52. Bouckaert, R.; Heled, J.; Kühnert, D.; Vaughan, T.; Drummond, A.J. BEAST 2: A software platform for Bayesian evolutionary analysis. PLoS Comput. Biol. 2014, 10, e1003537. [Google Scholar] [CrossRef]
  53. Sudhir, K.; Glen, S.; Li, M.; Christina, K.; Koichiro, T. MEGA X: Molecular evolutionary genetics analysis across computing platforms. Mol. Biol. Evol. 2018, 35, 1547–1549. [Google Scholar]
  54. Mao, K.; Milne, R.I.; Zhang, L.; Peng, Y.; Liu, J.; Thomas, P.; Mill, R.R.; Renner, S.S. Distribution of living Cupressaceae reflects the breakup of Pangea. Proc. Natl. Acad. Sci. USA 2012, 109, 7793–7798. [Google Scholar] [CrossRef] [PubMed]
  55. Zhang, X.; Zhang, H.-J.; Landis, J.B.; Deng, T.; Meng, A.-P.; Sun, H.; Peng, Y.-S.; Wang, H.-C.; Sun, Y.-X. Plastome phylogenomic analysis of Torreya (Taxaceae). J. Syst. Evol. 2019, 57, 607–615. [Google Scholar] [CrossRef]
  56. Rambaut, A.; Drummond, A.J.; Xie, D.; Baele, G.; Suchard, M.A. Posterior summarization in Bayesian phylogenetics using Tracer 1.7. Syst. Biol. 2018, 67, 901–904. [Google Scholar] [CrossRef] [PubMed]
  57. Yu, Y.; Harris, A.J.; Blair, C.; He, X. RASP (Reconstruct Ancestral State in Phylogenies): A tool for historical biogeography. Mol. Phylogenet. Evol. 2015, 87, 46–49. [Google Scholar] [CrossRef] [PubMed]
  58. Loytynoja, A.; Goldman, N. A model of evolution and structure for multiple sequence alignment. Philos. Trans. R. Soc. Lond. 2008, 363, 3913–3919. [Google Scholar] [CrossRef]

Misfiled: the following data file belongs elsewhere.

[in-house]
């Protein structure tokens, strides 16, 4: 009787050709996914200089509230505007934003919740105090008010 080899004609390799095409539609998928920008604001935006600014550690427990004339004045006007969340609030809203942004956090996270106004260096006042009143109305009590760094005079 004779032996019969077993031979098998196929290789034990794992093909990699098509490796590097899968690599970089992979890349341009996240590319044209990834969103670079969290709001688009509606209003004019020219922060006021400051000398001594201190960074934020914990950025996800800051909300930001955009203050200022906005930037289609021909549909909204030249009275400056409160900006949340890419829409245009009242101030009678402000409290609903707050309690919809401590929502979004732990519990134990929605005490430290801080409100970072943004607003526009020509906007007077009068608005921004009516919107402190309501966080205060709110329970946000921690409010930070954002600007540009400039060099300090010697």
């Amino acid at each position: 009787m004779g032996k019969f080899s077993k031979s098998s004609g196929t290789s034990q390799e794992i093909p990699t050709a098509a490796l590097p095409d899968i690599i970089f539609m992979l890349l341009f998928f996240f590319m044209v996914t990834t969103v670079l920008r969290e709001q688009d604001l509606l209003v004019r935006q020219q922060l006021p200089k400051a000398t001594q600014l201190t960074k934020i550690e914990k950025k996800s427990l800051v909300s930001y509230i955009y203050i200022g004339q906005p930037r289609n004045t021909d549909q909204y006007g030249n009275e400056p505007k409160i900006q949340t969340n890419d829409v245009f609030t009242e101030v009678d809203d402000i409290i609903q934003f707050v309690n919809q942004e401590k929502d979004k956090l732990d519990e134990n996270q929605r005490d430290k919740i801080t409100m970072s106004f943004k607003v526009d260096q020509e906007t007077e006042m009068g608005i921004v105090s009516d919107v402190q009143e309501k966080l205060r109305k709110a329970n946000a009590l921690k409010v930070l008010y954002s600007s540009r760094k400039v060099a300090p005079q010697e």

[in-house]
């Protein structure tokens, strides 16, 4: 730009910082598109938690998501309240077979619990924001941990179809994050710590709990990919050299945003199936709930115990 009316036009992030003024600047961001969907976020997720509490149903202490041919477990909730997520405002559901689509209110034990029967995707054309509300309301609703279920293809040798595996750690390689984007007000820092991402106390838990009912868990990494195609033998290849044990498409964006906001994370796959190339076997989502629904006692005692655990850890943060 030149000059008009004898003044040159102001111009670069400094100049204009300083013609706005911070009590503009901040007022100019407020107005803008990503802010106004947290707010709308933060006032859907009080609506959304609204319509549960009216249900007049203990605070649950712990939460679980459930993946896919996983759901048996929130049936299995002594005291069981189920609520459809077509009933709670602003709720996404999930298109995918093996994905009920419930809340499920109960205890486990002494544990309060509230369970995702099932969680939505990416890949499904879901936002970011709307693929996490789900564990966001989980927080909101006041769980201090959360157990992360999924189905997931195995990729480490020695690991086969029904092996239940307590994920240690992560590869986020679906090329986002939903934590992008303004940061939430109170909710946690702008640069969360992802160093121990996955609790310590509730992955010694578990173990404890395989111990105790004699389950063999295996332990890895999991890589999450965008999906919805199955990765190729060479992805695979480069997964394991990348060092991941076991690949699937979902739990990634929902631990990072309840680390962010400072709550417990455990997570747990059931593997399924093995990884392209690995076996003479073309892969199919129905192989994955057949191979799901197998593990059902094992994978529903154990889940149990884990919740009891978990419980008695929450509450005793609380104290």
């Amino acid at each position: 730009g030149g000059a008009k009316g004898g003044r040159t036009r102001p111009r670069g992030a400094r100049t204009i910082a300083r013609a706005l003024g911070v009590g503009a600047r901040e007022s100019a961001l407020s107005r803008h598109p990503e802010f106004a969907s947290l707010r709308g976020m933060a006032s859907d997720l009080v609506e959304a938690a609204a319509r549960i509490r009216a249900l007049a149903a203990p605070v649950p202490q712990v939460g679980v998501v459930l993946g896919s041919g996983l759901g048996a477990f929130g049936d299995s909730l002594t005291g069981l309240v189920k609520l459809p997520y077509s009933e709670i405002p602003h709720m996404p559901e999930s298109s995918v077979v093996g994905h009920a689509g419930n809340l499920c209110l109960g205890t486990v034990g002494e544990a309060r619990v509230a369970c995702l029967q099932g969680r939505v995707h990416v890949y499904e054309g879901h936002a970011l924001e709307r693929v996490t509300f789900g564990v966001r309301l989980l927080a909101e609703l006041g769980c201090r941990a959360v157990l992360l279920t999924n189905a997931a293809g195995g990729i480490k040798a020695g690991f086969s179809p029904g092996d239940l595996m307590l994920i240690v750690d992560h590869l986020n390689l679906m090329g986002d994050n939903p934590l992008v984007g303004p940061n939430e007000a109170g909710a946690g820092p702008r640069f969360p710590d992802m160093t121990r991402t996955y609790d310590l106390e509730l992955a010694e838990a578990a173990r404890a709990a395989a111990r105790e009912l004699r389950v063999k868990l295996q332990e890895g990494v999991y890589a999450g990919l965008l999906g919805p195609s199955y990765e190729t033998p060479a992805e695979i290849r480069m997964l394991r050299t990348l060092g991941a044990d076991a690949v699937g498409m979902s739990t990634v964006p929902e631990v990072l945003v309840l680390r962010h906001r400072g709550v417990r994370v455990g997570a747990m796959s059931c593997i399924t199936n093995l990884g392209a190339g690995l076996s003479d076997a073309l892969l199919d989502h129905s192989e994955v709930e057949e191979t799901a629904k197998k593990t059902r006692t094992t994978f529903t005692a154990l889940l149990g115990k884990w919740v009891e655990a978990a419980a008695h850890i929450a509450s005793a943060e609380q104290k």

59. Yang, Z. PAML 4: Phylogenetic analysis by maximum likelihood. Mol. Biol. Evol. 2007, 24, 1586–1591. [Google Scholar] [CrossRef] [Green Version]
  60. Yang, Z. Likelihood ratio tests for detecting positive selection and application to primate lysozyme evolution. Mol. Biol. Evol. 1998, 15, 568–573. [Google Scholar] [CrossRef]
  61. Suyama, M.; Torrents, D.; Bork, P. PAL2NAL: Robust conversion of protein sequence alignments into the corresponding codon alignments. Nucl. Acids Res. 2006, 34, W609–W612. [Google Scholar] [CrossRef]
  62. Zhang, Q.J.; Zhu, T.; Xia, E.H.; Shi, C.; Liu, Y.L.; Zhang, Y.; Liu, Y.; Jiang, W.K.; Zhao, Y.J.; Mao, S.Y. Rapid diversification of five Oryza AA genomes associated with rice adaptation. Proc. Natl. Acad. Sci. USA 2014, 111, 4954–4962. [Google Scholar] [CrossRef]
  63. Hu, T.T.; Pattyn, P.; Bakker, E.G.; Cao, J.; Cheng, J.F.; Clark, R.M.; Fahlgren, N.; Fawcett, J.A.; Grimwood, J.; Gundlach, H. The Arabidopsis lyrata genome sequence and the basis of rapid genome size change. Nat. Genet. 2011, 43, 476–481. [Google Scholar] [CrossRef] [PubMed]